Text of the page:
This past weekend, I took my 6 year old daughter, Lily, to Washington, D.C. to race with our team in The Race to End Women's Cancer. This cause hits close to home because I lost one of the most important people in my life last January- my Aunt Barb. Barb was also one of Lily's favorite people. She not only was one of the best child development specialists in the world, but she was the kindest, funniest great aunt Lily could ask for. She always made time for kids and was 100% present when with them. She was able to make a huge impact on Lily, her brother and her cousin in the early, formative stages of their lives. That is why when I asked Lily if she wanted to participate, she jumped at the chance.
Not only was this an opportunity to teach Lily about doing something for a cause bigger than her, but she challenged herself and was able to feel the empowerment of pushing beyond what which she thought she was capable. Barb was passionate about the "need to create opportunities for kids to create and demonstrate their competence, " and this opportunity felt fitting. In this day and age when kids are more sedentary with electronics and with childhood obesity rates on the rise, physical activity has never been more important. Now, I did not push her to do anything uncomfortable or break any records; I merely showed her (gently) that she could do it. Do you ever notice the stark difference in your child running like crazy on the soccer field or playing a game in the backyard with their friends as opposed to complaining that their legs hurt from just walking around the block? The difference is found in making it fun, or in this case fun and meaningful. It was very cool to see other kids her age in the race, and to see avid runners supporting these kids sporadically running and darting in front of other groups of walkers/runners. (We'll work on her race etiquette in the future!)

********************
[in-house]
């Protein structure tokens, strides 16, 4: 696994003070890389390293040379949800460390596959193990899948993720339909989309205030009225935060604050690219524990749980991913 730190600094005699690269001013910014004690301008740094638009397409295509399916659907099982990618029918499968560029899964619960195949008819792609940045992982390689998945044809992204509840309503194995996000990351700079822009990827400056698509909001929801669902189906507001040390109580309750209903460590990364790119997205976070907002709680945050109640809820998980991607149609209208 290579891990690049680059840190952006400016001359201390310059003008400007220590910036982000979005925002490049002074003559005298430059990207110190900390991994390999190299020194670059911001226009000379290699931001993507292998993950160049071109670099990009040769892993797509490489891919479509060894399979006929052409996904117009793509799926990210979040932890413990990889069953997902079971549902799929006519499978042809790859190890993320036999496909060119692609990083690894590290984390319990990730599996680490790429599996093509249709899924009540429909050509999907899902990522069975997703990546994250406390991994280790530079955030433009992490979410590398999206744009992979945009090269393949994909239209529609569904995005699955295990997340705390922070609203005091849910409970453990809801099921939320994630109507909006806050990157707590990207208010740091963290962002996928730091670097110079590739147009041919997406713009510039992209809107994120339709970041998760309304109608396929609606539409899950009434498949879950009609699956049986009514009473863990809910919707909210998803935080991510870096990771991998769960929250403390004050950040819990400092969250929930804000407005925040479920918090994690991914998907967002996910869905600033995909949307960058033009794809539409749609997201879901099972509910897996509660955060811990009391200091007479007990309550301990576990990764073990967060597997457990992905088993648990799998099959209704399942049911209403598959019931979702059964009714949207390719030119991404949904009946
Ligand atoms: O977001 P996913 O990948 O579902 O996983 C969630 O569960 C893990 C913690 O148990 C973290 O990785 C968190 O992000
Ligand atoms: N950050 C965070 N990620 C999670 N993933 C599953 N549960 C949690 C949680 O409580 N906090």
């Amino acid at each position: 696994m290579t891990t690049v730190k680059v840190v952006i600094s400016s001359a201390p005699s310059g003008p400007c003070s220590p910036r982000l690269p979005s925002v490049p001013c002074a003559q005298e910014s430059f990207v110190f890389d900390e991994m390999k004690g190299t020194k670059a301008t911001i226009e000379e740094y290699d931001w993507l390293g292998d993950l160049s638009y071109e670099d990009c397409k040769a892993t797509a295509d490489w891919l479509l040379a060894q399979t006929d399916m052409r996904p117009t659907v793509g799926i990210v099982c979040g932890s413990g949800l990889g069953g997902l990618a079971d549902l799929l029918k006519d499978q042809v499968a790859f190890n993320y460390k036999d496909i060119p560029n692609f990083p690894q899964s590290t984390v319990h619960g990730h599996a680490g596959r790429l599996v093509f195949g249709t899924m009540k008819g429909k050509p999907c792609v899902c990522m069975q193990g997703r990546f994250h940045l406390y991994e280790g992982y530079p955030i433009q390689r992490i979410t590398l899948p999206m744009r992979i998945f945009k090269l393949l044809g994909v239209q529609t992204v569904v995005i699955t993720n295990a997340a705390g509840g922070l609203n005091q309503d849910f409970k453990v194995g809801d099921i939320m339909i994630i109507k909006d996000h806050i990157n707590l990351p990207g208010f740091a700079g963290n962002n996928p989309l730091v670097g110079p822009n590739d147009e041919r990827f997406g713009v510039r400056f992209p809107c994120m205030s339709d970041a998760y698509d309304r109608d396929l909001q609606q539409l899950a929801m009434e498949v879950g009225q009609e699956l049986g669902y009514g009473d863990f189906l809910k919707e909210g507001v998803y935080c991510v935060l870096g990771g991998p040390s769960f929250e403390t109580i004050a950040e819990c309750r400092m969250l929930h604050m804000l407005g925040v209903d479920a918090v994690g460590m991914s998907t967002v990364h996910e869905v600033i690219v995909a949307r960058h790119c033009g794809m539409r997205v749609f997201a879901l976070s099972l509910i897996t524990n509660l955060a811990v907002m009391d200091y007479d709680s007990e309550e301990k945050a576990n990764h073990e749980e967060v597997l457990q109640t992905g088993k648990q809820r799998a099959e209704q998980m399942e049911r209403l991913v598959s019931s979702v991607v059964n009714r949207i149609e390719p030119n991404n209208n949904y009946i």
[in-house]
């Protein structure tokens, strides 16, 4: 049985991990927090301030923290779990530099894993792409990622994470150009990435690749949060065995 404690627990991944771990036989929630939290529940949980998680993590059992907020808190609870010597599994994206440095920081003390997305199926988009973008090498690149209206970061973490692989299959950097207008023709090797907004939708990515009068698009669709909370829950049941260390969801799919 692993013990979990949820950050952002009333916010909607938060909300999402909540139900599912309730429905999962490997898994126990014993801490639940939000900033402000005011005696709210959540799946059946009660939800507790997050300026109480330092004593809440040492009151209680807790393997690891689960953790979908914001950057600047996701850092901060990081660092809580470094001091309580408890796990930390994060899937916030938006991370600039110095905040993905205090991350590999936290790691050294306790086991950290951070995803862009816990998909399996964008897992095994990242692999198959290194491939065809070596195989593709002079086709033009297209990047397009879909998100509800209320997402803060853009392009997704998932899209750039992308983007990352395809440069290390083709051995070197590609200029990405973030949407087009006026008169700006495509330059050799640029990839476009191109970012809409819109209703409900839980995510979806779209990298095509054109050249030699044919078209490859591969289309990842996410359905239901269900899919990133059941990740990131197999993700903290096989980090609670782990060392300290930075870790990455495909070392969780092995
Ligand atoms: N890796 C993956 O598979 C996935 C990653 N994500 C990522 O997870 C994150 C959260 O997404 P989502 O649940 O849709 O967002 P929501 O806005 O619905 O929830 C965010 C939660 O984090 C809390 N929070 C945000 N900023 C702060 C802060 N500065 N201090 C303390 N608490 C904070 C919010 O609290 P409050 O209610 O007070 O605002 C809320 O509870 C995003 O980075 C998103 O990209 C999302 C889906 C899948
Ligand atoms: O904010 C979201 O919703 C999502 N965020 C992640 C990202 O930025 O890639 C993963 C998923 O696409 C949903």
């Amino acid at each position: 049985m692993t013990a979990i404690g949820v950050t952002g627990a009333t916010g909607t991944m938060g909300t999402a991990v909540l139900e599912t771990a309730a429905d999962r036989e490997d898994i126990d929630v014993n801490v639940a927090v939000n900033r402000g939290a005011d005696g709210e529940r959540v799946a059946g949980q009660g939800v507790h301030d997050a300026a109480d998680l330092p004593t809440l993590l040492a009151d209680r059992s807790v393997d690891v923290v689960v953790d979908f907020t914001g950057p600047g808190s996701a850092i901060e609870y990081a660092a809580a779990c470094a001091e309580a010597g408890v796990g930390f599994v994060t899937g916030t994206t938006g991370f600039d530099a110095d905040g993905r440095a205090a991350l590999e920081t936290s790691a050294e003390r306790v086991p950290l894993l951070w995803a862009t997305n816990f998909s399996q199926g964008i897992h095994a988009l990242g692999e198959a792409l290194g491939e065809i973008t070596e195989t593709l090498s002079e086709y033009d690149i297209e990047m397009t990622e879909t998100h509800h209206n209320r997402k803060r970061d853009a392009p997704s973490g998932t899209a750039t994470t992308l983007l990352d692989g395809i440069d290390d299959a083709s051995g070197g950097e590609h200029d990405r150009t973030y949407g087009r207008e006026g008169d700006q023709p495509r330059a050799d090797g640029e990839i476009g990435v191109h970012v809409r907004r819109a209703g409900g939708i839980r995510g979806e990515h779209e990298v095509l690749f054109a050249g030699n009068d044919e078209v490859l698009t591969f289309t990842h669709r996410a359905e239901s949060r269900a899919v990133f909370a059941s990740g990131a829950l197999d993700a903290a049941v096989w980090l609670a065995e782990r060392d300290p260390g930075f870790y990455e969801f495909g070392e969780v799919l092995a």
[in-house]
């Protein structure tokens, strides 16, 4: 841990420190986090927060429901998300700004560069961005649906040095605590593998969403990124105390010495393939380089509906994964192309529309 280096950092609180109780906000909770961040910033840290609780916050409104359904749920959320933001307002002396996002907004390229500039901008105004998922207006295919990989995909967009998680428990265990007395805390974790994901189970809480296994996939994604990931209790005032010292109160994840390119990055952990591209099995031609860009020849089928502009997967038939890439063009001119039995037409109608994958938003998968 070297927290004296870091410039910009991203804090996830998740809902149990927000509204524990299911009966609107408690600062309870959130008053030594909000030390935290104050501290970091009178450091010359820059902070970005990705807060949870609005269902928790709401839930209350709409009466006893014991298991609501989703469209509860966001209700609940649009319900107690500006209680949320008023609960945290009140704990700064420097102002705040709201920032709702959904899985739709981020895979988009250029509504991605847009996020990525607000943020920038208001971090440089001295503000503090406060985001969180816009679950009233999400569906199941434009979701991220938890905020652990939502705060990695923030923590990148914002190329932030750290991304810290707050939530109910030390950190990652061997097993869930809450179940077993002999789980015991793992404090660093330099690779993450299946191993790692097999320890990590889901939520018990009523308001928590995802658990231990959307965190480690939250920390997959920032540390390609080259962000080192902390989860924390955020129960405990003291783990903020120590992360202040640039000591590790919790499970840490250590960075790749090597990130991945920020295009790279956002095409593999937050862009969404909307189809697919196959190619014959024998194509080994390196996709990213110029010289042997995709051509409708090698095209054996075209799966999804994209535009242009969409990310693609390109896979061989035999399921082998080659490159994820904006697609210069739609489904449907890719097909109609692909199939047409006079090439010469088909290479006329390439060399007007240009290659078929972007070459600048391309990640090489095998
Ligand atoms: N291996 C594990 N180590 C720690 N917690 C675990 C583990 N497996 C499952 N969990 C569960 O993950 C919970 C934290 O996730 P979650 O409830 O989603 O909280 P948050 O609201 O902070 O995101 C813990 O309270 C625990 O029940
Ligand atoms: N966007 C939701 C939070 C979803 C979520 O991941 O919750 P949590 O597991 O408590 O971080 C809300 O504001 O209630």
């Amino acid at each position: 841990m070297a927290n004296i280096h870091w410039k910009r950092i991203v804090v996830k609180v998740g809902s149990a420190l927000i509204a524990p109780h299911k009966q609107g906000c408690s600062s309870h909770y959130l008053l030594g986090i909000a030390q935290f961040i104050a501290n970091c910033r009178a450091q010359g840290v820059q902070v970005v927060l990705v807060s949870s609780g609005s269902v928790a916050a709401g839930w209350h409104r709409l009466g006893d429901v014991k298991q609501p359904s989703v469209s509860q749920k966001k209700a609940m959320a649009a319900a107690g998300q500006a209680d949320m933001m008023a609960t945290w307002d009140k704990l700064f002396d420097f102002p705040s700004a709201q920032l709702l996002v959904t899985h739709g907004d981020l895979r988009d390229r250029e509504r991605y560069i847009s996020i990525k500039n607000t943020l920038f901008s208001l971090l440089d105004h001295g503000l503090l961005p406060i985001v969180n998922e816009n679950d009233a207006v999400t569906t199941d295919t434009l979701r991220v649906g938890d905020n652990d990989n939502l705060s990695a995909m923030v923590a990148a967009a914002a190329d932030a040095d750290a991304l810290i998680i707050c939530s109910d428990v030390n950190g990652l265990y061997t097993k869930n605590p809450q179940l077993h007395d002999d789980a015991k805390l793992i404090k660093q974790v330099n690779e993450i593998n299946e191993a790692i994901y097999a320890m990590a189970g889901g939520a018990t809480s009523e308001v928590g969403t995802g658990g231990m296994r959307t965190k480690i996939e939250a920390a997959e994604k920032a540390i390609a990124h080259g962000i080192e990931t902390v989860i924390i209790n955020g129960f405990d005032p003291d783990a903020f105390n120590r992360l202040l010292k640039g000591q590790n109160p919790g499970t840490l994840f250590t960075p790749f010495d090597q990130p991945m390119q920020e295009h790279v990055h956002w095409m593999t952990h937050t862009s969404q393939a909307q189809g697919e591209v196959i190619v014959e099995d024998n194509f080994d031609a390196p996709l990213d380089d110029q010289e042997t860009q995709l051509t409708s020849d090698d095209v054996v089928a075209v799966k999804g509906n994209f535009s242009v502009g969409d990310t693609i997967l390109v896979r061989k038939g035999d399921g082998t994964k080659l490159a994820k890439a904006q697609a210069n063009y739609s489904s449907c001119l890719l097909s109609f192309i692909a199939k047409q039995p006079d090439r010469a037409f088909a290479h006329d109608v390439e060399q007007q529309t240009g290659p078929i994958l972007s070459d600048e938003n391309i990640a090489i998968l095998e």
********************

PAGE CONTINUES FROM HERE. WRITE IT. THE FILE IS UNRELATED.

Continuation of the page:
I strongly believe that it is never too early to show our children, by example or through experience, how exercise and physical activity can boost a child's confidence, if done in a healthy and fun environment. And teaching them to give back and support important causes is a great way for all ages to get moving.
I doubt Lily would attempt this distance, running or walking, at home right now, but the encouragement she received from her gym teacher, her first grade teacher and her family and friends was invaluable and made her feel like a "big kid." And she can carry this memory along with her as something she did for her aunt, who gave so much more to her than she could ever imagine!
If you would like to donate to the Foundation For Women's Cancer, you can do so here. The race has almost reached it's fundraising goal!
"Tell me and I forget. Show me and I remember. Involve me and I understand." -Chinese proverb[/fusion_builder_column][/fusion_builder_row][/fusion_builder_container]